Basic breathing: remember Mr. Miyagi from the Karate Kid (1984), “Don’t forget to breath. Very Important.” In any stressful situation, you may forget simple things, like breathing. So, By training your body to get enough oxygen, you can prevent hyperventilating. It won’t matter if you need air in an intense workout, or a life threatening situation.
Basic Breathing Deeply
First, let’s focus on the inhale. Begin by gently inhaling through your nose, completely filling your diaphragm (abdomen). Continue inhaling until you completely fill you chest as well. Hold the fresh air for a moment before you begin exhaling.
Exhaling to Activate Your Diaphragm
Next, focus on warming up your diaphragm by forcing all of the air from your body in a short burst. To make this work, imagine blowing out all the candles on a very large cake in one quick blow.
Exhaling to Expel Carbon Dioxide
You may notice that activating your diaphragm also makes you feel a little more energetic. The sudden exhale causes your body to release a little bit of adrenaline. Comparatively, releasing the breath slow and deliberate allows your body to naturally push all Carbon Dioxide (CO2) out. The air releasing from your mouth should make a soft signing sound.
Correspondingly, you should also allow your shoulders and neck to relax as you exhale. Your other muscles will learn to relax as you practice more advanced techniques.
Because CO2 buildup causes you to feel out of breath, learning to expel all of it helps you breath easier. Additionally, it helps your body feel cleaner and more relaxed. Yoga practitioners (yogi) make this a central focus of their practice, however, there are more techniques to learn.
Breathing Tension and Release
The next breathing technique involves a little bit of muscle control. Start by taking a deep breath with your mouth open. Inhale to fill your diaphragm and lungs like you learned before, but, as you finish filling, hold your breath. Then, consciously tense/flex every muscle you can throughout your entire body. Next, hold your lungs full and your body tense for anywhere from about five to ten second. Finally, release your breath, allowing your muscles to relax as you do.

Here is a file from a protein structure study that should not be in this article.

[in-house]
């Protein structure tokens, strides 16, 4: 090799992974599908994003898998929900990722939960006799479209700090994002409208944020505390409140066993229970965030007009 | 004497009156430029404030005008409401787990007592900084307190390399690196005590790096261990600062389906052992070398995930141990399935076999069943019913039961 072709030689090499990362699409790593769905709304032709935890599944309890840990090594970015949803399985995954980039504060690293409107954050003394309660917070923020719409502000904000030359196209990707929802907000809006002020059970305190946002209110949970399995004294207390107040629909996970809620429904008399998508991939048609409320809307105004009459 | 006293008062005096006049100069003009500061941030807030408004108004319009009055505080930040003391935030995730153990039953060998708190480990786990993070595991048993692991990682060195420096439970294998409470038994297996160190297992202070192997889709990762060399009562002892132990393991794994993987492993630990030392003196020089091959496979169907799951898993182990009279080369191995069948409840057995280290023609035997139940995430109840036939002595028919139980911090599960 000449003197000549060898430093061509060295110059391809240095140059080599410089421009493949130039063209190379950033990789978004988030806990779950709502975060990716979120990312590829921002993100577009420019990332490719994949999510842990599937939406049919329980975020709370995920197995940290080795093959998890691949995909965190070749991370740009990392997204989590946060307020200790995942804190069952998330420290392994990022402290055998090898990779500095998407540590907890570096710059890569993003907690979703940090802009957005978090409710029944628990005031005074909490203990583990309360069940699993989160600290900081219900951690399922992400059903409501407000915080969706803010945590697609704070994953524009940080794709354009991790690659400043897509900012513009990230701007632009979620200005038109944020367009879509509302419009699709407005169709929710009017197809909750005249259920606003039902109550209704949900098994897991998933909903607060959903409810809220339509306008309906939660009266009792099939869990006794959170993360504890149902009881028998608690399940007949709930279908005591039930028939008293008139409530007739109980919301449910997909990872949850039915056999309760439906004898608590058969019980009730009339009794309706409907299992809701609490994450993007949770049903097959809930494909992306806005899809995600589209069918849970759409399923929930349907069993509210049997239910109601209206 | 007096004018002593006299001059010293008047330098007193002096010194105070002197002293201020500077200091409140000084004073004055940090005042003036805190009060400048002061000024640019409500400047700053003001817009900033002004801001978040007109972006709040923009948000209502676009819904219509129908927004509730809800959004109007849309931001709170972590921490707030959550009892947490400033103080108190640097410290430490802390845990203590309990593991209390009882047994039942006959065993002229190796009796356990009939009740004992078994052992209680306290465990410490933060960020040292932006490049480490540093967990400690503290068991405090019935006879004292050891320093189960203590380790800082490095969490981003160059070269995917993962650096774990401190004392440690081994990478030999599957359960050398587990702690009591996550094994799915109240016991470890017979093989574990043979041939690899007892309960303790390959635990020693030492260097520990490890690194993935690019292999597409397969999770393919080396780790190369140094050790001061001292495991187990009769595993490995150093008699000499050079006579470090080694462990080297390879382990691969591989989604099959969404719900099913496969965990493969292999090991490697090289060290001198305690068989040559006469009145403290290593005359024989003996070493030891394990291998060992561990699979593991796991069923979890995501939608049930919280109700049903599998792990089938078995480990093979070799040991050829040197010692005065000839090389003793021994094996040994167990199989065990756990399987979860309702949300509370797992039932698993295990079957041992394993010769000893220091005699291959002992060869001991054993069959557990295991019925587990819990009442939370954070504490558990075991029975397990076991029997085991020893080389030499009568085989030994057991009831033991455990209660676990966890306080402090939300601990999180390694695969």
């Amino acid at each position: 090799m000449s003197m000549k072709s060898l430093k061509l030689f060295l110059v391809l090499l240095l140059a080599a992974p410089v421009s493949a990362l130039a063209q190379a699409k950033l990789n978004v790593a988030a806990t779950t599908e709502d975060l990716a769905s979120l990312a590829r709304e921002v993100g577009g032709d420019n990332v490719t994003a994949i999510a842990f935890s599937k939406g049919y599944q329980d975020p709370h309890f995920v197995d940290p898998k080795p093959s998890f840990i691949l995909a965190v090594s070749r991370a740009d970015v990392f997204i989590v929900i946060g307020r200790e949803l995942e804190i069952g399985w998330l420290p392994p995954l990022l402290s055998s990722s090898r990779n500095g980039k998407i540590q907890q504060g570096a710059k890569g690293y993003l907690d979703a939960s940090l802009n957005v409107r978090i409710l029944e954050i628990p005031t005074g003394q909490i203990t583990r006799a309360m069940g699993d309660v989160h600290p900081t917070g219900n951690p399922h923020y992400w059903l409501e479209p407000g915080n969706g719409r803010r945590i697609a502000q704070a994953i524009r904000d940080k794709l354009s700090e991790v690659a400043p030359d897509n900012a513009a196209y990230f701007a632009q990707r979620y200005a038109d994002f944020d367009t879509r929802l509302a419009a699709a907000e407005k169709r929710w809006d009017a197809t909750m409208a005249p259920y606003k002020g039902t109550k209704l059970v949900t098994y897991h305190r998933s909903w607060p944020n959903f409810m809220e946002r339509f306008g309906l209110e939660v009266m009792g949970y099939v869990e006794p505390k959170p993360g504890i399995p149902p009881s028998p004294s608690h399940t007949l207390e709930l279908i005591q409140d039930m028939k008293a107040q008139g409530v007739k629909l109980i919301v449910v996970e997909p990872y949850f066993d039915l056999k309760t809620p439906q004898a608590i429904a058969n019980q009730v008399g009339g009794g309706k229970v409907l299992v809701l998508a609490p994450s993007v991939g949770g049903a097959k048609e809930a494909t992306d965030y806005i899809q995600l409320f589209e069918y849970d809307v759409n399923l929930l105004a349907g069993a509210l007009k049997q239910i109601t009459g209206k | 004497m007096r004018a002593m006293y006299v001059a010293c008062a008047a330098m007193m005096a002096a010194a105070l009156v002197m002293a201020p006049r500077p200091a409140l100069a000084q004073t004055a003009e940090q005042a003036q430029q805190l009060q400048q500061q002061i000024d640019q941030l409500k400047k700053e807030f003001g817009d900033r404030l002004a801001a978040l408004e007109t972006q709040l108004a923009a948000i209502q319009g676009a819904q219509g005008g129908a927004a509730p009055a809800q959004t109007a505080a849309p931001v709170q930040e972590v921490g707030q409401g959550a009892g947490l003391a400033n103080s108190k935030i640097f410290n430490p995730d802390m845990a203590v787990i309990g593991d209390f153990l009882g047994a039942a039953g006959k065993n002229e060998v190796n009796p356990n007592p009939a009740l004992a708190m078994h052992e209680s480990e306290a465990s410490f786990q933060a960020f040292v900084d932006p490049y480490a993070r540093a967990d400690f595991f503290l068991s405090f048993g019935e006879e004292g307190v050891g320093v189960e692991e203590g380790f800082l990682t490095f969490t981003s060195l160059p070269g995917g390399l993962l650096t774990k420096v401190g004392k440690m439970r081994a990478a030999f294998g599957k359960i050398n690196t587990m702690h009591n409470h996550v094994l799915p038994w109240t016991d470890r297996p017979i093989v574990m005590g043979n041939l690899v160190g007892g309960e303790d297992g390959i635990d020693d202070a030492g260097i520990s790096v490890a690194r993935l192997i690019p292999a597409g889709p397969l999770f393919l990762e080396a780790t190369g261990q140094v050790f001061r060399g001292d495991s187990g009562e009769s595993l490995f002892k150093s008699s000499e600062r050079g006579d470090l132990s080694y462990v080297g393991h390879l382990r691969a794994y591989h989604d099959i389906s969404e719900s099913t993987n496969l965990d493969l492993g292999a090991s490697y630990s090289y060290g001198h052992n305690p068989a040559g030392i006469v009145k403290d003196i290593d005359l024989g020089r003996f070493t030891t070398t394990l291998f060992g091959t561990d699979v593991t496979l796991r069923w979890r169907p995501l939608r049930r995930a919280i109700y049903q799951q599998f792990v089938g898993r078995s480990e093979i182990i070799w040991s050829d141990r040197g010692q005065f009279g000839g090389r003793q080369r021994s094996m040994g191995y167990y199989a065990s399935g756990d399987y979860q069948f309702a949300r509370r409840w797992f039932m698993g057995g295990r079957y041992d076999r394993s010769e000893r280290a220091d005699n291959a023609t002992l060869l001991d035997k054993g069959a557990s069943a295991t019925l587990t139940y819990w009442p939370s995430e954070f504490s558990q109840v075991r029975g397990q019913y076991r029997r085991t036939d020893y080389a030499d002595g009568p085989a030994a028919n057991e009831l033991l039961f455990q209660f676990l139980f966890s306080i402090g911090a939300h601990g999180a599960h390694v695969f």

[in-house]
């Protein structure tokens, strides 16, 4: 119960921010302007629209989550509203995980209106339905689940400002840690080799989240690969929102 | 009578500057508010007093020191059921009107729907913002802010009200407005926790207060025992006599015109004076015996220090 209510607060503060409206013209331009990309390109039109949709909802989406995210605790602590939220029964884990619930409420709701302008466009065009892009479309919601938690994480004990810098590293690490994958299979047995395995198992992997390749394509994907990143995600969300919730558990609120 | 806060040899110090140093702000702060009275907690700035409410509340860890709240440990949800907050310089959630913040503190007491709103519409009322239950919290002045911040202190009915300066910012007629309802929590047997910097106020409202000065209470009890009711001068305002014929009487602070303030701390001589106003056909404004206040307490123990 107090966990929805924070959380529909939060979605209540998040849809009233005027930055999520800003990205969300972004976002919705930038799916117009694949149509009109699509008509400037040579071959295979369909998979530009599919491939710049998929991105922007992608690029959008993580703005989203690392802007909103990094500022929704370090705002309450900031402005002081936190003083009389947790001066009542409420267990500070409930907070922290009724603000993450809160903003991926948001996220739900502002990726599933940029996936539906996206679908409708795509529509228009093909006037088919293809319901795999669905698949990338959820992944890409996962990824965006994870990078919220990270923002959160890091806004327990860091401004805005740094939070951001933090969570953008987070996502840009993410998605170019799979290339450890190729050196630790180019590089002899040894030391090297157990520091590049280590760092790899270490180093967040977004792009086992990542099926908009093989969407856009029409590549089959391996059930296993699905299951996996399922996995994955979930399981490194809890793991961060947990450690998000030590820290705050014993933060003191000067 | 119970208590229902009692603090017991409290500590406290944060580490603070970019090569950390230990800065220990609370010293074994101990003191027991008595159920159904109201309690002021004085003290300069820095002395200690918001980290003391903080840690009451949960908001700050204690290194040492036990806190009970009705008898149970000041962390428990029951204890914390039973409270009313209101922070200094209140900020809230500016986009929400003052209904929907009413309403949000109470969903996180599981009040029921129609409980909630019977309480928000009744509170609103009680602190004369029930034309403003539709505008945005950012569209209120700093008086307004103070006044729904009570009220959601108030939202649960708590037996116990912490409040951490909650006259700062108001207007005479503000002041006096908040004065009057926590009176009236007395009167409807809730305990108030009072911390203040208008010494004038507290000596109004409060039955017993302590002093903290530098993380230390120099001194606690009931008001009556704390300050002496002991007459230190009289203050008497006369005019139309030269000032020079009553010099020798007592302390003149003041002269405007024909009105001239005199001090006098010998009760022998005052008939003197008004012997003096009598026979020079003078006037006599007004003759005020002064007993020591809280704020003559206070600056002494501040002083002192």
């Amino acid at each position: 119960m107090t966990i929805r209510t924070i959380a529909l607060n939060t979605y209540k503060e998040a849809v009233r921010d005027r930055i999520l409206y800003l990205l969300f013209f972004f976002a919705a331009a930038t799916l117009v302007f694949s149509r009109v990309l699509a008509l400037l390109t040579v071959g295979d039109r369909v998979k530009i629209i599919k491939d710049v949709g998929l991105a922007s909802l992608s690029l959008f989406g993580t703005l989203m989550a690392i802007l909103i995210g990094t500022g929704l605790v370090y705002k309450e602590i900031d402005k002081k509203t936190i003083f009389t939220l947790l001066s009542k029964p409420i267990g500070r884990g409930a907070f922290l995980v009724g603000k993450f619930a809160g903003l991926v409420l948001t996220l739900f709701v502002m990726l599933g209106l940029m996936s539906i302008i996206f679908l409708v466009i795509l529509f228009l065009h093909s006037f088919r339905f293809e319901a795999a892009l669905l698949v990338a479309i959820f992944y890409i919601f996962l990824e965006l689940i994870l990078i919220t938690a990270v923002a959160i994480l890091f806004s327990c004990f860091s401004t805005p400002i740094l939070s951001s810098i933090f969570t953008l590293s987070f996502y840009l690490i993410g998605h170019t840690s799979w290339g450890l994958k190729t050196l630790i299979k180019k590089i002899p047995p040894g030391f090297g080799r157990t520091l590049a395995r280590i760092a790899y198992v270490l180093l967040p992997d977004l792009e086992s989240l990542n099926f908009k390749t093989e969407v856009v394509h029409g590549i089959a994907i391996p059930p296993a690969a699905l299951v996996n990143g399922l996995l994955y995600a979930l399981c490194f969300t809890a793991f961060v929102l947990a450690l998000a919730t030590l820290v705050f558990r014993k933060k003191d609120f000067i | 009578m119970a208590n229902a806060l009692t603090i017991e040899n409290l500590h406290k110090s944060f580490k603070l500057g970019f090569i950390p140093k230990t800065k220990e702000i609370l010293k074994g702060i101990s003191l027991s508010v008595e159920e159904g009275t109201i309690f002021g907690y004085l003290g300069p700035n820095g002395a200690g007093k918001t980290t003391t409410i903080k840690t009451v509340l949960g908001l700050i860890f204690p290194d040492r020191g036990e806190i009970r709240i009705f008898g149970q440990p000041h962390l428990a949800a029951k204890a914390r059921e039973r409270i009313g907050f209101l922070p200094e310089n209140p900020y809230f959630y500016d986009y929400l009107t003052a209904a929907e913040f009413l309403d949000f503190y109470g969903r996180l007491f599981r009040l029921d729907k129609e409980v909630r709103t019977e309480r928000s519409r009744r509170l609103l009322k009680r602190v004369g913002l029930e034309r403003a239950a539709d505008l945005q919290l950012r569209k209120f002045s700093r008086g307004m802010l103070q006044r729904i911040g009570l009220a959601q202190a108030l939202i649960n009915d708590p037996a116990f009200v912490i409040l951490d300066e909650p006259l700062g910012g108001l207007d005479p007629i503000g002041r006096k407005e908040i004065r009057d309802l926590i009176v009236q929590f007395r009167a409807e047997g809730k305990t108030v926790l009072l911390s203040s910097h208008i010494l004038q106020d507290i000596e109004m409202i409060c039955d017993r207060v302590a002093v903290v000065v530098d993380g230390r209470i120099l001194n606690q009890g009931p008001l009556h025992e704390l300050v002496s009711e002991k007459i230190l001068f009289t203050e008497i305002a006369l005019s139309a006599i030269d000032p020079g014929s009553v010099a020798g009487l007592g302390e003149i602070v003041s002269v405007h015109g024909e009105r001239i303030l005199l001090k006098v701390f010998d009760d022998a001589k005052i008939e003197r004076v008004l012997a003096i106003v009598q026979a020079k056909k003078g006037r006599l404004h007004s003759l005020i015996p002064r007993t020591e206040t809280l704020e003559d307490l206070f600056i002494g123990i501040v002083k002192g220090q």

You will feel like a deflated balloon the first couple of times. However, the relaxation you begin to feel as you perfect this technique can be used anywhere. Likewise, as you become more aware and able to control your muscles, you will also notice a deeper calm as well.
Combat Breathing (Box Breathing)
“Under pressure, you don’t rise to the occasion, you sink to the level of your training”Dave Grossman, Lt Col (US Army, Retired)
In high stress situations, training yourself to breathe allows you to remain calm and collected. In the spirit of the quote from Lt Col Grossman, you should train yourself to do this instinctively. To do that, whenever you find yourself feeling stressed or overwhelmed, take a moment and do the following exercise.
First, begin counting as you inhale for four counts, making an effort to completely fill your diaphragm and lungs. Then, hold it for four counts. Next, release your breath for four counts, trying deliberately to empty your diaphragm and lungs without forcing the breath out. Now hold your lungs empty for four more counts. Finally, repeat the whole process for three more repetitions.
This 4×4 breathing technique causes your body to focus on the sudden rush of oxygen to your system. The stress hormones will be pushed aside to handle the change, and you can feel the difference in your mental clarity.
Now, take a deep breath, and let me know what’s on your mind below.